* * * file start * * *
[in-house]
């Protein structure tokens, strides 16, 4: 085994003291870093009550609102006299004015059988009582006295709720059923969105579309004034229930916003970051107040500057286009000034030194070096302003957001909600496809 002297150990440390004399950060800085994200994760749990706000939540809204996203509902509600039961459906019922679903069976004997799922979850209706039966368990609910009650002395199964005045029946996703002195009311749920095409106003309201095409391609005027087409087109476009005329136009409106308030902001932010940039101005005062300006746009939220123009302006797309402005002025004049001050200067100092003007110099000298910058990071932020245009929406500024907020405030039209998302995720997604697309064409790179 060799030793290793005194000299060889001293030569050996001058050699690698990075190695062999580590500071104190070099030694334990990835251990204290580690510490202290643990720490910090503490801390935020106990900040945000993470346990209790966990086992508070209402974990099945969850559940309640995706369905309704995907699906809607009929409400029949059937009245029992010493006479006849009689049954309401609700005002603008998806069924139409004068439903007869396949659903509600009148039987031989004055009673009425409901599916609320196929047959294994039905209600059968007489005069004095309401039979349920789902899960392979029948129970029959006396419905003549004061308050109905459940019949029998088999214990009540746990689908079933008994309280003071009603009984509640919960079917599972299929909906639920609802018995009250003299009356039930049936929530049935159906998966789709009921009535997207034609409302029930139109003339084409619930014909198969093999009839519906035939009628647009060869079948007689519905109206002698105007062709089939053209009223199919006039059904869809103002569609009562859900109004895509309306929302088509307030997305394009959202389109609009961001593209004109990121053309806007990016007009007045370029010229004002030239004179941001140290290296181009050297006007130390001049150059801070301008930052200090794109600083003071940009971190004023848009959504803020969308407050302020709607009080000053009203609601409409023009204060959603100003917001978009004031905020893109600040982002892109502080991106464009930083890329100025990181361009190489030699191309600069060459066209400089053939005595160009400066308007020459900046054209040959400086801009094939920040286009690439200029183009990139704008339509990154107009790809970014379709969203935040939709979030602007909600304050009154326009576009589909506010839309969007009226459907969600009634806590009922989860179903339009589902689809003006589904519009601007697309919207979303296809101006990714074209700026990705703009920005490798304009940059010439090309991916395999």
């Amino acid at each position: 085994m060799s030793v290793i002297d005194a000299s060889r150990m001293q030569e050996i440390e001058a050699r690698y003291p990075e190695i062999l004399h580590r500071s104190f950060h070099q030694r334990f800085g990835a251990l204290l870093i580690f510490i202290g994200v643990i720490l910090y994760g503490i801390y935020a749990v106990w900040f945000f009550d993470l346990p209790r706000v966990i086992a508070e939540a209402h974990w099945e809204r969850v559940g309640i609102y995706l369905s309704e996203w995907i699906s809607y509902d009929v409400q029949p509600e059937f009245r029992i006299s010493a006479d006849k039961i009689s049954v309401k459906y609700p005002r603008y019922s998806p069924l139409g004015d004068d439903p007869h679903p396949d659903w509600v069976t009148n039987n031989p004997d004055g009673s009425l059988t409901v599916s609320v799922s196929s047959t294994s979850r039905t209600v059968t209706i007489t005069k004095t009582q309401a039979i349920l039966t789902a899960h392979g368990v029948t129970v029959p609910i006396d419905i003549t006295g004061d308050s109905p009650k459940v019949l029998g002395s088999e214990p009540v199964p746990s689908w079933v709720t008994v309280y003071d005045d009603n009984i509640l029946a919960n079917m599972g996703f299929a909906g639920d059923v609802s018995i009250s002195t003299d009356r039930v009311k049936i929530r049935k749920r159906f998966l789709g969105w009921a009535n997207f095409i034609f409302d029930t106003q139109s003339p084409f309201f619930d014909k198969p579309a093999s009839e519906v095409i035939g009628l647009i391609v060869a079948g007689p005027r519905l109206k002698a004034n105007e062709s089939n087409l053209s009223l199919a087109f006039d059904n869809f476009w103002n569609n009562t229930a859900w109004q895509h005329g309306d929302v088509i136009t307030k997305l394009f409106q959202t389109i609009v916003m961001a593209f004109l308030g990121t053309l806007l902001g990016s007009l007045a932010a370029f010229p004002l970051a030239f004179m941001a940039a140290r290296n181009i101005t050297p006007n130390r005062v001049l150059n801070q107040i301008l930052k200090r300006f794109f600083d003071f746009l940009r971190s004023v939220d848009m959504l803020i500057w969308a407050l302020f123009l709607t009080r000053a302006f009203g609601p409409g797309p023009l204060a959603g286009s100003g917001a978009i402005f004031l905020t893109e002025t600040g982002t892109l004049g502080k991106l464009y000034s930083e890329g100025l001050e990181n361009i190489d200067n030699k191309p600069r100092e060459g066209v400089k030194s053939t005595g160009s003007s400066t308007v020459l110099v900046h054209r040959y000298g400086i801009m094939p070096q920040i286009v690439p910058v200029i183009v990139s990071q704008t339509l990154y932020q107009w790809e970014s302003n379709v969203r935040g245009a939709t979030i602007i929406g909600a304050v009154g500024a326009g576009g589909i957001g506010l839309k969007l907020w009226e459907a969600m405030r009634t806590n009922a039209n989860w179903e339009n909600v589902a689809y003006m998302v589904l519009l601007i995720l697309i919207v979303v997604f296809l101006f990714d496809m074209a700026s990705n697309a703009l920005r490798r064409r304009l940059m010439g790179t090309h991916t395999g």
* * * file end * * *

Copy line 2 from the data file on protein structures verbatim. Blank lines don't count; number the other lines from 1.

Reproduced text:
């Protein structure tokens, strides 16, 4: 085994003291870093009550609102006299004015059988009582006295709720059923969105579309004034229930916003970051107040500057286009000034030194070096302003957001909600496809 002297150990440390004399950060800085994200994760749990706000939540809204996203509902509600039961459906019922679903069976004997799922979850209706039966368990609910009650002395199964005045029946996703002195009311749920095409106003309201095409391609005027087409087109476009005329136009409106308030902001932010940039101005005062300006746009939220123009302006797309402005002025004049001050200067100092003007110099000298910058990071932020245009929406500024907020405030039209998302995720997604697309064409790179 060799030793290793005194000299060889001293030569050996001058050699690698990075190695062999580590500071104190070099030694334990990835251990204290580690510490202290643990720490910090503490801390935020106990900040945000993470346990209790966990086992508070209402974990099945969850559940309640995706369905309704995907699906809607009929409400029949059937009245029992010493006479006849009689049954309401609700005002603008998806069924139409004068439903007869396949659903509600009148039987031989004055009673009425409901599916609320196929047959294994039905209600059968007489005069004095309401039979349920789902899960392979029948129970029959006396419905003549004061308050109905459940019949029998088999214990009540746990689908079933008994309280003071009603009984509640919960079917599972299929909906639920609802018995009250003299009356039930049936929530049935159906998966789709009921009535997207034609409302029930139109003339084409619930014909198969093999009839519906035939009628647009060869079948007689519905109206002698105007062709089939053209009223199919006039059904869809103002569609009562859900109004895509309306929302088509307030997305394009959202389109609009961001593209004109990121053309806007990016007009007045370029010229004002030239004179941001140290290296181009050297006007130390001049150059801070301008930052200090794109600083003071940009971190004023848009959504803020969308407050302020709607009080000053009203609601409409023009204060959603100003917001978009004031905020893109600040982002892109502080991106464009930083890329100025990181361009190489030699191309600069060459066209400089053939005595160009400066308007020459900046054209040959400086801009094939920040286009690439200029183009990139704008339509990154107009790809970014379709969203935040939709979030602007909600304050009154326009576009589909506010839309969007009226459907969600009634806590009922989860179903339009589902689809003006589904519009601007697309919207979303296809101006990714074209700026990705703009920005490798304009940059010439090309991916395999």